When people use faith and belief to contradict knowledge and empirical fact the world is in trouble and my goodness people do an awful lot of that and have for centuries. There's less of an excuse for it today but there it is and here we are and all the rest of us can do is continue to speak truth and meditate and hug. That Christianity has held such sway in political life in the history of this republic is quite sad and quite detrimental (excuse my adverbs). Especially when many of these religious groups would have us believe that Jesus would condone gun toting capitalists bent on making whatever coin they can in this world whether they can take it with em or not.

Aronofsky has proven to be a director who defies categorizing having now made a bible picture to go along with one about a ballerina a wrestler a drug addict and math genius. Can't wait to see what he comes up with next.

12 April 2014

Delicate Balances --Like the Mind and the Wind and the Consciousness

“Are we fallen angels who didn't want to believe that nothing is nothing and so were born to lose our loved ones and dear friends one by one and finally our own life, to see it proved?” From Dharma Bums by Jack Kerouac.

Beyond all reason there is hope and if you look around you can see it out there. Often clinging desperately persistently to the shirttails of desire. And I sometimes long for the days that I didn't know this or anything else. When I was a young boy surrounded by my imagination whirling about great backyards and playing fields and parks and play rooms. Seeking not an escape from reality but an entrance to a better world that was not confined by rules and obligations and social norms. Hungrily I sought something I could not name nor even understand.

Today I meditate on this and the incredible gift of being part of this mad whirl. But I also reflect on where I've gone in my mind and how it hasn't always matched where I meant to be. Places are ephemeral only consciousness is permanent.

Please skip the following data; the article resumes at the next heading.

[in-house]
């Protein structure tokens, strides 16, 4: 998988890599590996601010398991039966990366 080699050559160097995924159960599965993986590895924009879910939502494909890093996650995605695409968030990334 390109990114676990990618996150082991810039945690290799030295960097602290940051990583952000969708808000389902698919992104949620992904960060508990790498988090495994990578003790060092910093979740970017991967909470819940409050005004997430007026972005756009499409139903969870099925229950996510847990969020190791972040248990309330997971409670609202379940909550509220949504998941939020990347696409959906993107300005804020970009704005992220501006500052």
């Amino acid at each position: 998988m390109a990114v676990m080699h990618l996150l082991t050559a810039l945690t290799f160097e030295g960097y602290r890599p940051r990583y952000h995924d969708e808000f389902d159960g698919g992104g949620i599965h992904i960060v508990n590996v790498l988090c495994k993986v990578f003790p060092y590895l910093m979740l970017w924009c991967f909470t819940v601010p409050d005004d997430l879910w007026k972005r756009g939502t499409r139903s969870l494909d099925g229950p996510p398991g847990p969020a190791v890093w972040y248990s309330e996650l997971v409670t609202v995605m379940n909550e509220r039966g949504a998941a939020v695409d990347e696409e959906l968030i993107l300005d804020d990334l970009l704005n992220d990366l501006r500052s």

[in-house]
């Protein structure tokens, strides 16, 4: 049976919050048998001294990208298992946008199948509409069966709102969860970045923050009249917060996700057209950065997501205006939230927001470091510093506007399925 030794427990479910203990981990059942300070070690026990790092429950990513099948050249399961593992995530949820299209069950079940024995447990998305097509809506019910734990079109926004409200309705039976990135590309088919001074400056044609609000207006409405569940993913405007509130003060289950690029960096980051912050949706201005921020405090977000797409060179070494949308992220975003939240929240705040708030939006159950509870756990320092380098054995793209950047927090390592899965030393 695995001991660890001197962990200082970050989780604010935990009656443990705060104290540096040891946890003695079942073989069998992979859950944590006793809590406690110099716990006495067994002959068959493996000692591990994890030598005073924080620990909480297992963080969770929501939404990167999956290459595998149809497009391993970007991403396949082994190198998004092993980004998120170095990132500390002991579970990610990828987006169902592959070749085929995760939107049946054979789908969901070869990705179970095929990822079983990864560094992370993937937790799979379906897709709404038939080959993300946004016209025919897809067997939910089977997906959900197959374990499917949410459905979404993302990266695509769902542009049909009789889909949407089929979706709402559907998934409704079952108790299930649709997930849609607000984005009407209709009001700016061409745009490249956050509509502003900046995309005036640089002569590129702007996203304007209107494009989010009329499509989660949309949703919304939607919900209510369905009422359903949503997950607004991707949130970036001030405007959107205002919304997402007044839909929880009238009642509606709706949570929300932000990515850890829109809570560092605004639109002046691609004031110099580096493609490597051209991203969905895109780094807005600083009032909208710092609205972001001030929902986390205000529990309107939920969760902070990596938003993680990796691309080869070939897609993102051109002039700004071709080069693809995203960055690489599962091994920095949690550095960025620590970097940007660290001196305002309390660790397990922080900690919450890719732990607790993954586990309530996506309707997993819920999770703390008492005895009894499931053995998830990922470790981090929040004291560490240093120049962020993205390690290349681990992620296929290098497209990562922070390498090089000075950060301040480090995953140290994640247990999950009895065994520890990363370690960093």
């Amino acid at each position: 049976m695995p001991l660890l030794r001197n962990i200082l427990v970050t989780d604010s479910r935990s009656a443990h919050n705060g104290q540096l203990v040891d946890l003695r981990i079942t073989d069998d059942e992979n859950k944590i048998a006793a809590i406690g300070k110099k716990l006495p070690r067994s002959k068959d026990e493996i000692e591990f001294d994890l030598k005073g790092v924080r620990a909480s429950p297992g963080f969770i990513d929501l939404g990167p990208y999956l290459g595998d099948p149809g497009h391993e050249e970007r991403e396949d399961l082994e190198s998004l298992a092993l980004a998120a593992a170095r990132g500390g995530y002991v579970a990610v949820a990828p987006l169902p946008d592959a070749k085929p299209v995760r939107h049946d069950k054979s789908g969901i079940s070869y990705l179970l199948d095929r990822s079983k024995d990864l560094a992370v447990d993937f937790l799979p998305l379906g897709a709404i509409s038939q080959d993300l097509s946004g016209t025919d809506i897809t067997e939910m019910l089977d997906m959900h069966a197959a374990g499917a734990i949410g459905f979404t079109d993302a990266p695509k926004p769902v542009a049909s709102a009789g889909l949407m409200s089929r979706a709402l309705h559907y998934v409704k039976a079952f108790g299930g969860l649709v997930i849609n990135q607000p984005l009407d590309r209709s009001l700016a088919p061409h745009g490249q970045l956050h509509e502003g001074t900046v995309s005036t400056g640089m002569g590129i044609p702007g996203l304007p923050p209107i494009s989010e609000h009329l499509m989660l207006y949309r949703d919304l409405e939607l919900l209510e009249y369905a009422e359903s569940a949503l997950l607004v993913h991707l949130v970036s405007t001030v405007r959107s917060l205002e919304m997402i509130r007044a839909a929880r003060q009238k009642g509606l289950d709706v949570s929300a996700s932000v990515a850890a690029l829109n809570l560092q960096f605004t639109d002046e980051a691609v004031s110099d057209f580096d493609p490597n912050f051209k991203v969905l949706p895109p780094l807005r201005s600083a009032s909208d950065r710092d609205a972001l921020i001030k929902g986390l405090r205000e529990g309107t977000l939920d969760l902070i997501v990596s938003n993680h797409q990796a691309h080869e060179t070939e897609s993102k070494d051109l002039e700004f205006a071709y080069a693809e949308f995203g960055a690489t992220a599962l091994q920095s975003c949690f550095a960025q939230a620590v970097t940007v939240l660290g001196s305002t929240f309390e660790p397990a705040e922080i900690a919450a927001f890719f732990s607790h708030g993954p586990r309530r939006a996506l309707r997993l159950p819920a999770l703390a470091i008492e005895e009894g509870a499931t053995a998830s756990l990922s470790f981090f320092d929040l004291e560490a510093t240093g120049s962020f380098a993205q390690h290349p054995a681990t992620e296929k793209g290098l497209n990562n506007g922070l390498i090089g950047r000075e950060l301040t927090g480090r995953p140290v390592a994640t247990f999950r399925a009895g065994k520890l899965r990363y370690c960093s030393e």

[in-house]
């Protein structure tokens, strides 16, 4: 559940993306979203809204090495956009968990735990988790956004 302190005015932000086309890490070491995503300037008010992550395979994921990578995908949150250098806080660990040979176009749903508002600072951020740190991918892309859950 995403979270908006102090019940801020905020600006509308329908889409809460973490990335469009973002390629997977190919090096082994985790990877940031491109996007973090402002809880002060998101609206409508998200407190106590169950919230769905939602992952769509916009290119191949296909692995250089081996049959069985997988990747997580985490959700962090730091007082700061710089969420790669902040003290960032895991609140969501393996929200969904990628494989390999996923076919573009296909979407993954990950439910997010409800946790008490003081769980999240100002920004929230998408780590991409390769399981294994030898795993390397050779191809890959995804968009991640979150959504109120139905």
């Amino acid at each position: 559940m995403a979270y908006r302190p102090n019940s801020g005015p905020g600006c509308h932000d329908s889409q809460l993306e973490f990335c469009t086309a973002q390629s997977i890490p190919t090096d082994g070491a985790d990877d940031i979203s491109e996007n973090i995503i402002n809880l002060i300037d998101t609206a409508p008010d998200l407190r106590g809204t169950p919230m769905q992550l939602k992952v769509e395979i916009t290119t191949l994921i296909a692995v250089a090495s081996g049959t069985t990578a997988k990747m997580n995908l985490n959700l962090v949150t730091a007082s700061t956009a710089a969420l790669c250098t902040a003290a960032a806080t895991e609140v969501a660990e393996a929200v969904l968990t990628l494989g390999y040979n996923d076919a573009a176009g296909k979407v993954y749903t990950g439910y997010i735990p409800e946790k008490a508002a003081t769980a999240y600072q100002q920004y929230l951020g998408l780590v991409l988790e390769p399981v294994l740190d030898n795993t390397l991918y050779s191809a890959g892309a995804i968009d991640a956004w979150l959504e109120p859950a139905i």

I ran eight miles today after watching a football (soccer to you Yanks) match on the telly in which my beloved Arsenal emerged victorious. It was an FA Cup semi final match which means the lads are in the final next month. I love/hate sports. Sports are the cause of so much pain/joy/indifference. I am long past the stage in my life when I let the results of an athletic event ruin my weekend but I'm not above letting victory bring me happiness. It has taken many decades to reach this point.

Last night I was at a baseball game. I used to go to two or three dozen Giants games a year. I don't know exactly how I managed that. Today I prefer to go to a play where I don't have to listen to idiot teens cursing or watch as people spend exorbitant sums on nachos.

You know I turned 60 some six weeks ago and yet I'm not getting older. I'm just getting to be someone.  My mind is growing and wondering and searching and causing great leaps of wonder and curiosity. Meanwhile my body is just fine. Did I mention I ran eight miles today? I'm sure I did. I take any occasion to tell people of my running. I'm allowing myself pride in accomplishment while trying to repress ego for self's sake. Delicate balances.

I was saddened though not surprised by David Letterman's retirement plans. He has been a major influence on me as anyone who has seen my teach can testify. That I've enjoyed some success as a teacher while conducting myself in the classroom as a Lettermanesque educator might be baffling to some but there is much to be baffled by in the world today and this should not be the most perplexing notion a person faces in a day. I don't give it a lot of thought myself. I am more now of one who merely does and is. Reflection rumination and contemplation have their places but they are not part of everything.